Cambodia’s opposition appeared to make impressive gains in Sunday’s general election, though the ruling party claimed a victory that would extend the mandate of longtime Prime Minister Hun Sen.

The results, if confirmed, lend support to opposition contentions that the vote could usher in opportunities for greater democracy in Cambodia.

Khieu Kanharith, a spokesman for the ruling Cambodian People’s Party (CPP), said on his Facebook page that his party won 68 of the 123 seats in the National Assembly. He said the opposition Cambodia National Rescue Party (CNRP) won 55 seats — gaining heavily on the 29 it held in the outgoing parliament.

The opposition party was reserving its estimates of the extent of its gains, pending the release of more figures. But even the 55 seats conceded by the ruling party represented a stunning upsurge in fortune for the CNRP, which had predicted extensive vote-rigging.

Opposition leader Sam Rainsy — who returned to Cambodia this month from years in self-imposed exile — said in a statement that it was a “historic day,” but he urged his supporters to maintain calm and wait for official results.

Provisional results from the National Election Committee were being announced Sunday night on state television, but only by individual polling stations, making it impossible to get an immediate overview of the count. It was not clear when the final official tallies would be announced.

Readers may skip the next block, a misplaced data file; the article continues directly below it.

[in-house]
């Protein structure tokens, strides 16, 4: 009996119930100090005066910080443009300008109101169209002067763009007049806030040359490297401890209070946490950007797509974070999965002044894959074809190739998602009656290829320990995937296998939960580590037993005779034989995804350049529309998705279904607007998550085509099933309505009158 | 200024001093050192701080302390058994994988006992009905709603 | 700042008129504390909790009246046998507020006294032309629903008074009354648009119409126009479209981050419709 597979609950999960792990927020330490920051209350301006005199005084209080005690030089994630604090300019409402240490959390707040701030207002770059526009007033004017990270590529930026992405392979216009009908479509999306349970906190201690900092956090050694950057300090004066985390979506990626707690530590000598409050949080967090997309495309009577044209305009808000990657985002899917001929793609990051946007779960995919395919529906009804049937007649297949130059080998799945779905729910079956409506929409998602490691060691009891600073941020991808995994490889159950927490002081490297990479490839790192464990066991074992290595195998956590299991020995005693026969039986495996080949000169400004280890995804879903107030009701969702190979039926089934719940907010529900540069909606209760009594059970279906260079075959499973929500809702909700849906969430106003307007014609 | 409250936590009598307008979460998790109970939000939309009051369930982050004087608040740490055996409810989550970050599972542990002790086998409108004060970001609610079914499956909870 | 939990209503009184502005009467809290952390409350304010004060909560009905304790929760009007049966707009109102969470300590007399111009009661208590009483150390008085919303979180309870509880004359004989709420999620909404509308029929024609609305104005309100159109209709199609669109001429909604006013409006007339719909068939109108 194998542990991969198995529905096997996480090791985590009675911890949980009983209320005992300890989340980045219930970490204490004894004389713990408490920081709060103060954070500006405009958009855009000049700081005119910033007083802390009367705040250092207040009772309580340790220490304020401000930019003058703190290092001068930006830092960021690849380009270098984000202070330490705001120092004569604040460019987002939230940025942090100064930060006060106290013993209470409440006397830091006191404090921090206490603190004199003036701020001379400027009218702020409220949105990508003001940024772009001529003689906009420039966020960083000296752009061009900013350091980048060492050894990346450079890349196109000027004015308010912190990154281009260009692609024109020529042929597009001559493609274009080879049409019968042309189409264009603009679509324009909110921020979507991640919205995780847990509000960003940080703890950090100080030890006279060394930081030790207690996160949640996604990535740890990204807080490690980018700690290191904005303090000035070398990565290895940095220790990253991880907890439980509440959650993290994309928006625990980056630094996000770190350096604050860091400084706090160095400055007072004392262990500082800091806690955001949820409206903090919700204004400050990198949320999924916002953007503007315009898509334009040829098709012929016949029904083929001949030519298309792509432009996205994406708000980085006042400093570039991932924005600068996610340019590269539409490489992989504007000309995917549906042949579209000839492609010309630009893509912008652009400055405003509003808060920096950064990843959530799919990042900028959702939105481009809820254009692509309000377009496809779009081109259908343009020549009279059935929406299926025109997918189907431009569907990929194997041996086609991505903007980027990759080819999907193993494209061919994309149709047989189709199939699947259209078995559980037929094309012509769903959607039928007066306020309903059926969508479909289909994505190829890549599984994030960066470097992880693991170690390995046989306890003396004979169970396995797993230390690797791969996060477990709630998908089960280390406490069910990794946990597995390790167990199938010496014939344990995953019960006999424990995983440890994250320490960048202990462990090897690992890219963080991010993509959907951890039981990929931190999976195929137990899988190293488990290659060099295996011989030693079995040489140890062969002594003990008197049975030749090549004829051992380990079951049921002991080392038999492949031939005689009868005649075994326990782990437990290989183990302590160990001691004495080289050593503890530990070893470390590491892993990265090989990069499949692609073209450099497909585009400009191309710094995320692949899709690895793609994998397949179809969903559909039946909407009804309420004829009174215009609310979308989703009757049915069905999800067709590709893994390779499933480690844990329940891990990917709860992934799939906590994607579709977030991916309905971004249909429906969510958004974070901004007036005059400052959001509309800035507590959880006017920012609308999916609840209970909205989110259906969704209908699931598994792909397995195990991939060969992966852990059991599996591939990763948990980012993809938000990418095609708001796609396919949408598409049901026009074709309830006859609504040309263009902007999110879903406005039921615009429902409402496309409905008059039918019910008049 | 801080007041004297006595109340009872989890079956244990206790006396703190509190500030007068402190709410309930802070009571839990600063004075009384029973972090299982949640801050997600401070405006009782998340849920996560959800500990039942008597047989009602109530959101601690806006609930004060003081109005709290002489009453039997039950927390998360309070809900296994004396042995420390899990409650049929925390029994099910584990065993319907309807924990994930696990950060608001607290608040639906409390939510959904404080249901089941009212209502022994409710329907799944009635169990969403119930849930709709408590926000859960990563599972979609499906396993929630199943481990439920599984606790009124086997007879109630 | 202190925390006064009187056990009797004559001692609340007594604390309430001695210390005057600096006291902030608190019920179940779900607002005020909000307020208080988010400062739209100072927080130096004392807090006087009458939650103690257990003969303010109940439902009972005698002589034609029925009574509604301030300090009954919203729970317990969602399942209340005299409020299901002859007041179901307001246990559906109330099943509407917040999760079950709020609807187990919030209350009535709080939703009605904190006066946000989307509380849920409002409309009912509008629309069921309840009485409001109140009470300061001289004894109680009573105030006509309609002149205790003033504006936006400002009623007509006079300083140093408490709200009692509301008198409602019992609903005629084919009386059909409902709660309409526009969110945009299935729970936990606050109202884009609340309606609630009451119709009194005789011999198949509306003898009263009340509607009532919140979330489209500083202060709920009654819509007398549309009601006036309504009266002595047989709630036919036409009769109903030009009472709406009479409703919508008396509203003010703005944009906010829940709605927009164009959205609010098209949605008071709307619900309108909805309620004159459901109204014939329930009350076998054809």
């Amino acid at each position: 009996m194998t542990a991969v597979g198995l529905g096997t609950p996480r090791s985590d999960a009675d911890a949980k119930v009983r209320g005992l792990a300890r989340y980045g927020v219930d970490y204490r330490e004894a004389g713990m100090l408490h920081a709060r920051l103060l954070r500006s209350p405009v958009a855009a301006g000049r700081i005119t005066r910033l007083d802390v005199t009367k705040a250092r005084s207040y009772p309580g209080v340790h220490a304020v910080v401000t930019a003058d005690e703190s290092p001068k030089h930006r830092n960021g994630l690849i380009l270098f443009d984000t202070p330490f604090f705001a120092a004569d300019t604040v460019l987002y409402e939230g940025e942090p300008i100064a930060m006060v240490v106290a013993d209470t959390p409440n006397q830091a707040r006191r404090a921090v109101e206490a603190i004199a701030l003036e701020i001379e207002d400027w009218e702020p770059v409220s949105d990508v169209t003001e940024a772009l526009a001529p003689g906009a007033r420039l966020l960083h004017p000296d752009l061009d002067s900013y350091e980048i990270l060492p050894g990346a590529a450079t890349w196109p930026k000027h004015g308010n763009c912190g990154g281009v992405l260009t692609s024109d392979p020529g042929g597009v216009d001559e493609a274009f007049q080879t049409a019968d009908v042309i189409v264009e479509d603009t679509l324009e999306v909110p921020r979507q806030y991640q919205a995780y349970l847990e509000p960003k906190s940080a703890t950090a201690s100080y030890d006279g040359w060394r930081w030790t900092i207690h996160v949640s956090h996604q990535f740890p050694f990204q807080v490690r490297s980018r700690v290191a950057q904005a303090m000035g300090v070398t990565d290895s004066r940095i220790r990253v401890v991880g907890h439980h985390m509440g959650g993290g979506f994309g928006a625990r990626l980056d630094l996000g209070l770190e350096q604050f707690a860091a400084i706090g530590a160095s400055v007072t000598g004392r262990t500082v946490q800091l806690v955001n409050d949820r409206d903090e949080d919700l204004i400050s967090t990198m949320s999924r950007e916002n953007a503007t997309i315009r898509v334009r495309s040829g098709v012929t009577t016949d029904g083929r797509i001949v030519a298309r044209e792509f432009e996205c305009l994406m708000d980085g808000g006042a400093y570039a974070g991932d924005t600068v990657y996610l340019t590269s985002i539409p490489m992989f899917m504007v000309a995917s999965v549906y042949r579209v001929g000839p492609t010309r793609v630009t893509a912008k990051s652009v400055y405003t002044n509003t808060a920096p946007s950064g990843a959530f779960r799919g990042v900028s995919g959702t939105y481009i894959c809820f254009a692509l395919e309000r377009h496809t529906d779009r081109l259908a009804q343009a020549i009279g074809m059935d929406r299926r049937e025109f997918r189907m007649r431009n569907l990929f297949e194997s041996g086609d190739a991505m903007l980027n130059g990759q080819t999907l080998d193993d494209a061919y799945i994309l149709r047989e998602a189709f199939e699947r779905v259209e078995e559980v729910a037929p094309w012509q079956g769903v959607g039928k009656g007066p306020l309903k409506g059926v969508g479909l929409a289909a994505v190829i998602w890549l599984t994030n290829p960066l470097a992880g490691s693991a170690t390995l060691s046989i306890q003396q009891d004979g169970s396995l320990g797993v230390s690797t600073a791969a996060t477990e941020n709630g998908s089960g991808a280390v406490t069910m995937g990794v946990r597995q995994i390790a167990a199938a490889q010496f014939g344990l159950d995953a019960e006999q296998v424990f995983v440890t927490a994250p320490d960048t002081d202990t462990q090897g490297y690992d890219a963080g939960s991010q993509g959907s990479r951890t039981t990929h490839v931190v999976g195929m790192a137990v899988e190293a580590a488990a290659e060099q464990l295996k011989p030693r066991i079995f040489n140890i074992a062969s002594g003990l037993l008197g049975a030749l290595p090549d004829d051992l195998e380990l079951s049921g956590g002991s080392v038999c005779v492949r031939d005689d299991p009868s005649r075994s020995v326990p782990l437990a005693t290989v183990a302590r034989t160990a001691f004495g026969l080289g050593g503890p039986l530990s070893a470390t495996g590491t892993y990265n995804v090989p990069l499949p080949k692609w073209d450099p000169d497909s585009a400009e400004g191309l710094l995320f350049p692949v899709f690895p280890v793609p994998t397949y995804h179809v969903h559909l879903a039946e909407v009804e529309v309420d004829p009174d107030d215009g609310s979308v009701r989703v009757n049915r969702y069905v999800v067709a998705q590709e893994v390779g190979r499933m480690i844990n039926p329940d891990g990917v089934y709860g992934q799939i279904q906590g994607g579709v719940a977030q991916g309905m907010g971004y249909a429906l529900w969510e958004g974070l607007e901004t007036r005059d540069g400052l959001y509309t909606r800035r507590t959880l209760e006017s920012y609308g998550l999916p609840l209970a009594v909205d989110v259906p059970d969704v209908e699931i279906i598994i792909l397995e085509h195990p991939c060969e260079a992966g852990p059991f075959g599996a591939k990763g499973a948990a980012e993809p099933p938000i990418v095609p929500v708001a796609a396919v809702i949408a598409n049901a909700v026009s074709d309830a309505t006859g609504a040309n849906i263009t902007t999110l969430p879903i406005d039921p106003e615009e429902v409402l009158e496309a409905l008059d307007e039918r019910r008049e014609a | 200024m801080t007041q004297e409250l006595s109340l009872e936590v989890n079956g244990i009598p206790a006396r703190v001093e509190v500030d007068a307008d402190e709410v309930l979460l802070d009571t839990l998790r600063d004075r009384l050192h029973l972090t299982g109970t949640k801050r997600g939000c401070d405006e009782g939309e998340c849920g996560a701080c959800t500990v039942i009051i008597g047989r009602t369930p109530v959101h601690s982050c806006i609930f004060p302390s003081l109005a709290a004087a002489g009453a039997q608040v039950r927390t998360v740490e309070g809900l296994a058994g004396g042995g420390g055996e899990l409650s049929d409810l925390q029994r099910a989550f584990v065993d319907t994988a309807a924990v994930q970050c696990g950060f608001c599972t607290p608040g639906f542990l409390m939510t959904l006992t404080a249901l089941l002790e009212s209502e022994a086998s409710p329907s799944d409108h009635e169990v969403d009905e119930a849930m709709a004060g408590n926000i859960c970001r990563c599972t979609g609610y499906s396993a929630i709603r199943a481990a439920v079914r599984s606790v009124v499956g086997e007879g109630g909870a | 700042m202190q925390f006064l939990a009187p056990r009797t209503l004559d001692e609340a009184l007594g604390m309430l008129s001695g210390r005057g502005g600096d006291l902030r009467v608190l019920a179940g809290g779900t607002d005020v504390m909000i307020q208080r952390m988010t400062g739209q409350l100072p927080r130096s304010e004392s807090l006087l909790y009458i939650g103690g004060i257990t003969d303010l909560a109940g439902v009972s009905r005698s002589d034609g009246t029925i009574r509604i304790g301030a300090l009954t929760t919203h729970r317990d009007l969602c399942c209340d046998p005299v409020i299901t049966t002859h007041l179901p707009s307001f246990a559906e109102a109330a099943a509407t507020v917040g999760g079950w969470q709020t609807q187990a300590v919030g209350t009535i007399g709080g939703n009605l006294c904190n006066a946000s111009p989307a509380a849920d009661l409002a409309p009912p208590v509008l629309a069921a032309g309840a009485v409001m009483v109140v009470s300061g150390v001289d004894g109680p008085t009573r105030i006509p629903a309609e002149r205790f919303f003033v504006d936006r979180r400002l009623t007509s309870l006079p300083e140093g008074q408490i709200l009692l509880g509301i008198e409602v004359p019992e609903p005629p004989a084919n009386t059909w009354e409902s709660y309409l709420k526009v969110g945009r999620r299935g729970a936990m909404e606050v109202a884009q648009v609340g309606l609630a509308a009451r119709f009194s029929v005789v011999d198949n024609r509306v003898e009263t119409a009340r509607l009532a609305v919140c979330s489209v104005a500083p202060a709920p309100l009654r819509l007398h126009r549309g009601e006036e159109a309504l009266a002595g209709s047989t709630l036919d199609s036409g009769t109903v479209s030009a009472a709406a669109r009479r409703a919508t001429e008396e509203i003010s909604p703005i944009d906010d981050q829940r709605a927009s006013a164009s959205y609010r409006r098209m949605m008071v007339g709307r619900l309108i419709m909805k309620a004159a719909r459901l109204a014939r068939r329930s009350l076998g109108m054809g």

If the results stand as the ruling party has projected, it would be a major boost for the much-
beleaguered opposition, giving it a strong platform for growth. However, a simple majority is sufficient for most legislative business, ensuring that the CPP can continue to administer the country much as it wishes, though with increased sensitivity toward public opinion. The CPP has an overwhelming majority of local administration posts as well.

Rainsy had said Saturday that although his party did not expect victory with the deck stacked against it, the election would represent a break with the past and a chance to work for “truly free and fair elections.”

Hun Sen has been in power for 28 years and says he has no intention of stepping down soon. His authoritarian rule has given him a stranglehold over the state bureaucracy that makes challenges to his authority difficult to mount.

The general election was Cambodia’s fifth since 1993, when the United Nations helped stage the country’s first free polls since the 1975-79 genocidal rule of the Khmer Rouge and a subsequent period of civil war and one-party rule.

A pressing question is how the mercurial Hun Sen will react if official results confirm that the opposition has made significant gains. He has historically accepted neither defeat nor victory with good grace.

After his party ran second in 1993, Hun Sen insisted on being named co-prime minister, then ousted his partner in government four years later in a bloody coup. He has shown a pattern of cracking down on critics after election victories in later years.

— Associated Press